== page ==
Mount Cameron West is one of the most important Aboriginal art sites in Tasmania. Discovered in 1933 by a Devonport school teacher it is recognised as the finest example of Tasmanian Aboriginal art and one of the finest displays of hunter/gatherer art in the world. Situated at the northern end of a beach about 3 km from Mt Cameron West it is only 20 cm above the high tide level. The slabs of rock in the area have been so totally covered with motifs that they look like pieces of sculptured rock.
The Heritage of Australia describes the site: 'The motifs themselves consist of a variety of geometric or non-figurative forms, such as circles, trellises, rows of dots etc. Many of the circles are parts of composite designs, with their interior spaces occupied by crosses, parallel lines or other circles. On a nearby site there were depicted the tracks of a large bird such as an emu. These motifs have been made by punching or grinding a series of holes into the surface of the calcerenite and then abrading the ridges between them so as to form deep incised lines. A few large pointed core tools of hard quartzite and basalt were found in the excavations and these might have been the chisels of the prehistoric sculptors.'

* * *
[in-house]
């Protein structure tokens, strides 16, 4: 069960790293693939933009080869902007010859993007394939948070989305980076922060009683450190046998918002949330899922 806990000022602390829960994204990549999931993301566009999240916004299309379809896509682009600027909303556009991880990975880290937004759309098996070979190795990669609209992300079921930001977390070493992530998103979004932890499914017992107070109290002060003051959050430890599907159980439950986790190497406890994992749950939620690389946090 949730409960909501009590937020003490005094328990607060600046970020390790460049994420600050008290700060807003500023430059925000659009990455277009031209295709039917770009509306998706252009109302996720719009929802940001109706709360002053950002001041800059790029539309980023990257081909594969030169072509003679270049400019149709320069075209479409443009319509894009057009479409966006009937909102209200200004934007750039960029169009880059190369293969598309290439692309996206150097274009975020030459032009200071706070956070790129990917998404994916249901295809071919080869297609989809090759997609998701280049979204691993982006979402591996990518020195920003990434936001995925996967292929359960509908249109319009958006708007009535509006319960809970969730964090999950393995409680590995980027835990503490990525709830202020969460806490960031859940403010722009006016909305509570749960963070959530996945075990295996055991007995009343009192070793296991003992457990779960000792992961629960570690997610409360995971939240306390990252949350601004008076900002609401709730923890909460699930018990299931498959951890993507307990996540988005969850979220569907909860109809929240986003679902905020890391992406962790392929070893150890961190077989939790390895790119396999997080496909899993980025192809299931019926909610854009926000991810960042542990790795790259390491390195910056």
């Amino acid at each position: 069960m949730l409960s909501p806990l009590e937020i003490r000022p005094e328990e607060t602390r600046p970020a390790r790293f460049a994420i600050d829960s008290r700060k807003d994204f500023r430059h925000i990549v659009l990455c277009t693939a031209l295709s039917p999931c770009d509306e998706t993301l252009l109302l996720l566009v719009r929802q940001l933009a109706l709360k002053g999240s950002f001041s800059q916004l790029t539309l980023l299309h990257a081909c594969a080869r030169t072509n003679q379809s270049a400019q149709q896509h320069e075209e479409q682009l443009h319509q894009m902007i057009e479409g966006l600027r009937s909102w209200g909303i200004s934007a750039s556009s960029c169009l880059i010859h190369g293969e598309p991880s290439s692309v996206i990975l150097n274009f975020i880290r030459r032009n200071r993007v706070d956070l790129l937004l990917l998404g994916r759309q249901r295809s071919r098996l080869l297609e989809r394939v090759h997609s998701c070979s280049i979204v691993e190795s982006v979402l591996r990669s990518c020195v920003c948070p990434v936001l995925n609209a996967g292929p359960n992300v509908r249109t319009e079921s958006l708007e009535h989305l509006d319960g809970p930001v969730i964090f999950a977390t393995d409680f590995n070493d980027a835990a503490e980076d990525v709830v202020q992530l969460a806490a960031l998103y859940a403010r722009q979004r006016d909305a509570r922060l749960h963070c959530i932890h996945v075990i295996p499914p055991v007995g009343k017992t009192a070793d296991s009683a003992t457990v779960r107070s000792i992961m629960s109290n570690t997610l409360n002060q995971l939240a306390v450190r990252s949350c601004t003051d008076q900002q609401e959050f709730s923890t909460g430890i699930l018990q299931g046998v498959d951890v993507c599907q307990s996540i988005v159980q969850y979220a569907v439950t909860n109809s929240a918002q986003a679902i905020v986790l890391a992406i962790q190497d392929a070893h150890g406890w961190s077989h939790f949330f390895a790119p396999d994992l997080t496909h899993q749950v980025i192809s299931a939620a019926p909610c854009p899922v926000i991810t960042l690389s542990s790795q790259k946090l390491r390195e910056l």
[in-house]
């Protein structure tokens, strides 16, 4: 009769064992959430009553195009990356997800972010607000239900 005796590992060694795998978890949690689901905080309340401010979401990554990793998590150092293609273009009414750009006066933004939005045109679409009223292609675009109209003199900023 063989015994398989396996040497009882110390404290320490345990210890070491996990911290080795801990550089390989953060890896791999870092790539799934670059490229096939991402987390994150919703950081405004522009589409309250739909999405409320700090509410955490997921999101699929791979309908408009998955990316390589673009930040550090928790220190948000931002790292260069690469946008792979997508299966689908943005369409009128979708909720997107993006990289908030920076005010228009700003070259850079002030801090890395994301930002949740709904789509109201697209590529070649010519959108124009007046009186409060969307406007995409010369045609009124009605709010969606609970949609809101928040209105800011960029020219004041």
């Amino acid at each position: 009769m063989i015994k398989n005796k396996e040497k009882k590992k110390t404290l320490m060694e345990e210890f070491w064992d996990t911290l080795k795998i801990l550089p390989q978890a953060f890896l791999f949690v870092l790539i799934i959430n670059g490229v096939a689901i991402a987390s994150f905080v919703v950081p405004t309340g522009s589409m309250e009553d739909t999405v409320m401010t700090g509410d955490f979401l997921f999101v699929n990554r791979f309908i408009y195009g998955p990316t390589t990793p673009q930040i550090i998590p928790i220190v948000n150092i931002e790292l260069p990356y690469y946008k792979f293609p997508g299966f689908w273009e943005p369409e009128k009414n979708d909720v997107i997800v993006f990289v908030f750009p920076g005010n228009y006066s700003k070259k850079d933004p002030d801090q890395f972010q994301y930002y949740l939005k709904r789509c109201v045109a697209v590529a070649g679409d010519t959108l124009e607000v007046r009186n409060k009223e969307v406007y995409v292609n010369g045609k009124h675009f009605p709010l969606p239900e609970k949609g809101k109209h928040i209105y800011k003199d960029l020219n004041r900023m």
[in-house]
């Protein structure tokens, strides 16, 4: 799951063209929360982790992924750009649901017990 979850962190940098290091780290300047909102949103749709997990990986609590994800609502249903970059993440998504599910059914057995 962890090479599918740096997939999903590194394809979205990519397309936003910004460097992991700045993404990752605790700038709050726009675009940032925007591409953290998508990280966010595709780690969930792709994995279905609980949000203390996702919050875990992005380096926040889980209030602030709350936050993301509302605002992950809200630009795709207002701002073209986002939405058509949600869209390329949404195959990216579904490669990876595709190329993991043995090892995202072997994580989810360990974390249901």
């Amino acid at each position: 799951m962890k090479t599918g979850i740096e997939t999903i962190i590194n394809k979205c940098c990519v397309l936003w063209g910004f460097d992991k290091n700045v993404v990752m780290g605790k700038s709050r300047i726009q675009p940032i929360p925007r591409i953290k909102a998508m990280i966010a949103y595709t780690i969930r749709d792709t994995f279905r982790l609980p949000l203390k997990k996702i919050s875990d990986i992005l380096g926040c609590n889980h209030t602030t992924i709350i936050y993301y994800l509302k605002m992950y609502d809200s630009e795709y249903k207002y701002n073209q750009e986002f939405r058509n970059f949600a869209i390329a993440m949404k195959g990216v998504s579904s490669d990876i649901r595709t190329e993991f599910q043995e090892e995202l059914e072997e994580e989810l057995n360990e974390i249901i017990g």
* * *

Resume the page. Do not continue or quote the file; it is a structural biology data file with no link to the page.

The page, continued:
It is thought the site may be 2 000 years old. There has been a long-standing argument about the nature of these carvings. Some experts claim that they have distinct similarities with carvings in Central Australia while other experts claim that there are few similarities.